Flash Fixed Income Report /

Pemex's syndicated loan; reiterate Hold

    Rafael Elias
    Rafael Elias

    Director, Latin America Credit

    Tellimer Research
    13 May 2019
    Published by

    The US$8bn syndicated loan for Pemex announced today will be the largest loan in the company's history. It will have a maturity of five years. The three financial institutions leading the transaction (JP Morgan, HSBC and Mizuho) stated that they expect "ample participation" from local and international banks in the syndication process.

    The proceeds will be used to refinance existing credit lines in the short and medium terms, under "better conditions than those that would have been achieved in the capital markets", according to Minister of Foreign Affairs Marcelo Ebrard.

    In addition, Minister of Finance Carlos Urzua stated that, in order to partially alleviate the company's tax burden, wells that produce between 150,000-250,000 barrels per day that were contracted under the 'assignment' structure, and that include a tax known as 'rights for shared profit' or 'DUCs', in addition to the regular tax regime of 'normal contracts' (taxed like any other company), will be migrated to the 'normal contracts' structure. This implies the 'DUCs' will be lifted from the contracts that were assigned to wells that fall within the above production range.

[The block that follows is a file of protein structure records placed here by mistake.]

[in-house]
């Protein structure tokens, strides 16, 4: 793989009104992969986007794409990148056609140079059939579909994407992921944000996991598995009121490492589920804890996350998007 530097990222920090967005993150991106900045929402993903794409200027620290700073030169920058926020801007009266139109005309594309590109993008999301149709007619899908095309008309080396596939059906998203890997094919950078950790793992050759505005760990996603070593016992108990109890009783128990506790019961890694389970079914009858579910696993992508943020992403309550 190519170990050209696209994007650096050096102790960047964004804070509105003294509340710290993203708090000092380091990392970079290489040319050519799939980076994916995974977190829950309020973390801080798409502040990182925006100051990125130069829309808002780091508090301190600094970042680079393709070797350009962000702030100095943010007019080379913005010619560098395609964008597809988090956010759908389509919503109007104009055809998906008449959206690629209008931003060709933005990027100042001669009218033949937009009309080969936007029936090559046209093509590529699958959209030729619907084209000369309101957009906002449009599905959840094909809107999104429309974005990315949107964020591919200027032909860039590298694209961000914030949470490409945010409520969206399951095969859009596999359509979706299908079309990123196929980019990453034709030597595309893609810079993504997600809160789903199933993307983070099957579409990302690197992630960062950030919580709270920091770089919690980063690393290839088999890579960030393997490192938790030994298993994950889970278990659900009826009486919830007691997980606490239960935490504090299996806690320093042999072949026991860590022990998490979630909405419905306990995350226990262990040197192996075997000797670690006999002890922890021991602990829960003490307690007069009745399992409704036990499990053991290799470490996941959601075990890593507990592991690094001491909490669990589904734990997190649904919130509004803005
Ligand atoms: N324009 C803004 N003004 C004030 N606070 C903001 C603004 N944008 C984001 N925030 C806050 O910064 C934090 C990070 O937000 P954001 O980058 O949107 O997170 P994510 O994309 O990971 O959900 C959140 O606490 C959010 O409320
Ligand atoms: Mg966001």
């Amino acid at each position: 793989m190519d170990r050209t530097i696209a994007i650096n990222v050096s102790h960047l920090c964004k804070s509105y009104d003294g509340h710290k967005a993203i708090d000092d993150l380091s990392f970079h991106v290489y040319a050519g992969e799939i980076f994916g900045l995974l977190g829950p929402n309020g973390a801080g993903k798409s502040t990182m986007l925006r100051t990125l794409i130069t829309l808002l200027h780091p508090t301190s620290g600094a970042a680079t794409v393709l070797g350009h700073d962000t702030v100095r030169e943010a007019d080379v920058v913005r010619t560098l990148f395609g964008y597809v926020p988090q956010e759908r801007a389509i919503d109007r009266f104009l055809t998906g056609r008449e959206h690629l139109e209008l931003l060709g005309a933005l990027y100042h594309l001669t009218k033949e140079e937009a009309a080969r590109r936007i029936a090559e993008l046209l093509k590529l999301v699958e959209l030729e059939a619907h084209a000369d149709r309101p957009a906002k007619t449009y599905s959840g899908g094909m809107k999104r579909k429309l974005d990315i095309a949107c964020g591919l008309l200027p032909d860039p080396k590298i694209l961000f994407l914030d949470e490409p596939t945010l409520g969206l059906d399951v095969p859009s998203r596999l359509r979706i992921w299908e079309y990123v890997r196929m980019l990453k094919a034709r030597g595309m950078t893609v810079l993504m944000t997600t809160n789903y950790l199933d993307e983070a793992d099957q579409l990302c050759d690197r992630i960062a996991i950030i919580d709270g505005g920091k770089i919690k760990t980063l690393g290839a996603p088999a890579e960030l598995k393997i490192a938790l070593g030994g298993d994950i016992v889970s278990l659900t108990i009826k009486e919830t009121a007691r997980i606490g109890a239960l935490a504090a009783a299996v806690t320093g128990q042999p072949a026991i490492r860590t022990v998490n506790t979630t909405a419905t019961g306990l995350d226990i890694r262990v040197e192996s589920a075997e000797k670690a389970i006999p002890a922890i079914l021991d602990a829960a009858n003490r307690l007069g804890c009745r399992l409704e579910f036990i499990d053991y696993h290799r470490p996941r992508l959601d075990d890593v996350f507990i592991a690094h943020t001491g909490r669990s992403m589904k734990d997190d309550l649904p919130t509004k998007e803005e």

Urzua did not state how much this migration will represent in terms of fiscal savings for Pemex.

    Pemex and Mexican President Andres Manuel Lopez Obrador (AMLO) and his cabinet hailed the syndicated loan and the tax-regime change as a great achievement, but we believe it is almost completely the result of the absence of affordable capital-market conditions for the company.

    Although the development should strengthen Pemex's balance sheet by reducing its cost of debt and extending the maturities of some credit lines by 3-5 years, we still believe much remains to be done to return the company to self-sustainability, profitability and greater creditworthiness.

    We expect the Pemex family of bonds to trade up on the news, but maintain our Hold recommendation given Pemex's continuing operational problems – decreasing production and misplaced business priorities (such as investing in refining rather than exploration and production).